J Plant Ecol ›› 2020, Vol. 13 ›› Issue (3): 281-287.

• Research Articles •

### Soil nitrogen availability intensifies negative density-dependent effects in a subtropical forest

Fengmin Huang, Minxia Liang, Yi Zheng, Xubing Liu, Yuxin Chen, Wenbin Li, Shan Luo and Shixiao Yu*

1. Department of Ecology, School of Life Sciences/State Key Laboratory of Biocontrol, Sun Yat-sen University, Guangzhou, China

*Corresponding author. E-mail: lssysx@mail.sysu.edu.cn
• Received:2019-11-12 Revised:2020-02-25 Accepted:2020-03-20 Online:2020-03-21 Published:2020-06-01

Abstract:

Aims

The importance of density-dependent mortality in maintaining tree species diversity is widely accepted. However, density-dependent effects may vary in magnitude and direction with different abiotic conditions in forests. Theoretical predictions surmise that density-dependent effects may vary with soil available nitrogen (AN), but this still needs to be tested.

Methods

We analyzed the density-dependent effects on survival of newly germinated seedlings for 18 common species based on a long-term seedling census across environmental gradients in a subtropical forest. We also conducted a root lesion detection experiment for five species to investigate the potential effects of pathogens on variation in density-dependent disease between rich and poor AN environments.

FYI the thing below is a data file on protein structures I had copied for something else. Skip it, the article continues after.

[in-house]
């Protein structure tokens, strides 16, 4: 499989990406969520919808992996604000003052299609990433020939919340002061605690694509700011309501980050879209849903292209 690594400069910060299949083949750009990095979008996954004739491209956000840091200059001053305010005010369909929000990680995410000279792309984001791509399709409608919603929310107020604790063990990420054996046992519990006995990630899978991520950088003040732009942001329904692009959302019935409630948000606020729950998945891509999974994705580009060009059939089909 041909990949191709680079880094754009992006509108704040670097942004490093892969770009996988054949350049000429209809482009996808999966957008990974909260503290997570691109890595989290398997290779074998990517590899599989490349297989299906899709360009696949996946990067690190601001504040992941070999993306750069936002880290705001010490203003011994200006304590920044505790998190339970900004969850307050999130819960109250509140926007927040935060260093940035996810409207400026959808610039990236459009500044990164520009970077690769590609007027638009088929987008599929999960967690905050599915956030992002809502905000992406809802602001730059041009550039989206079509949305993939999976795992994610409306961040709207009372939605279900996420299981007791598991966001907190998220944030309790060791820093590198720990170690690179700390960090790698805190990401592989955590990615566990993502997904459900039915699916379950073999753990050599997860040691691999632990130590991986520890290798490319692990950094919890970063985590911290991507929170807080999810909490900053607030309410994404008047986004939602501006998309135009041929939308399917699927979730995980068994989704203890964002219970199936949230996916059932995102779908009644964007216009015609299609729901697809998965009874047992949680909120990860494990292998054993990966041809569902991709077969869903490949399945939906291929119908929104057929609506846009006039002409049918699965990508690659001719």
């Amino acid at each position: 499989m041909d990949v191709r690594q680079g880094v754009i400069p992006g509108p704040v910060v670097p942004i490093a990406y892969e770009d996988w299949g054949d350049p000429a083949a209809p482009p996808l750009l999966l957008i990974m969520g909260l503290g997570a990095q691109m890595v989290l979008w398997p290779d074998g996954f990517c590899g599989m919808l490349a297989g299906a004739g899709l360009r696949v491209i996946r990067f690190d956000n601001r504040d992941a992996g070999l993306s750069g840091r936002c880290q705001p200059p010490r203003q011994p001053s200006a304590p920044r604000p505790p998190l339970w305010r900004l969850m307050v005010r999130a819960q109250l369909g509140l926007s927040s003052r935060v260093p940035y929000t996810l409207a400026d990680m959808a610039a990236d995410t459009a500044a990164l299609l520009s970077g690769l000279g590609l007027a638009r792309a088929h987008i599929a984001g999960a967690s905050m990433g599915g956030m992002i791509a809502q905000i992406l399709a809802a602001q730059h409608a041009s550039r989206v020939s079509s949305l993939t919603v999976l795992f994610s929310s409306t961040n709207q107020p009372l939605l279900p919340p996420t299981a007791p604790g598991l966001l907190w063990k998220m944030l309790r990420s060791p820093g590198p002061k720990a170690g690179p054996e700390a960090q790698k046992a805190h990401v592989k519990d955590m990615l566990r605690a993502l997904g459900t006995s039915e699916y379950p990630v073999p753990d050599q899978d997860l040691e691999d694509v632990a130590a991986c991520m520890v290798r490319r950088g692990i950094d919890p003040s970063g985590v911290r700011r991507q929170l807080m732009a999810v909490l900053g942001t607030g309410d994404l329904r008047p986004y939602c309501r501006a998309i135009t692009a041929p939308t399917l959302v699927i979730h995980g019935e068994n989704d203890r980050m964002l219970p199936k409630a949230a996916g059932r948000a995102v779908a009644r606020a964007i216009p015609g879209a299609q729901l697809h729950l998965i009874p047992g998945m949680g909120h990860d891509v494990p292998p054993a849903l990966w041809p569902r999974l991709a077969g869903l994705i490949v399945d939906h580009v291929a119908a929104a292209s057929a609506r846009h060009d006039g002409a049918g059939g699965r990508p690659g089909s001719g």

Important Findings

The seedling dynamics analysis revealed that the strength of density-dependent effects increased with AN, shifting from neutral or positive with low AN to negative with high AN. Three of the five tree species had stronger density-dependent effects on root lesions in rich AN environments than in poor AN environments, which is consistent with the results of a long-term seedling dynamics analysis. We also found higher species diversity in rich AN environments, which may be promoted by the stronger negative density-dependent effects. Both the seedling dynamic analysis and root lesion detection experiment revealed stronger negative density-dependent effects in higher AN environment, resulting from stronger disease pressure by soil pathogens. Our study emphasized the importance of considering context dependence when testing the density dependence hypotheses.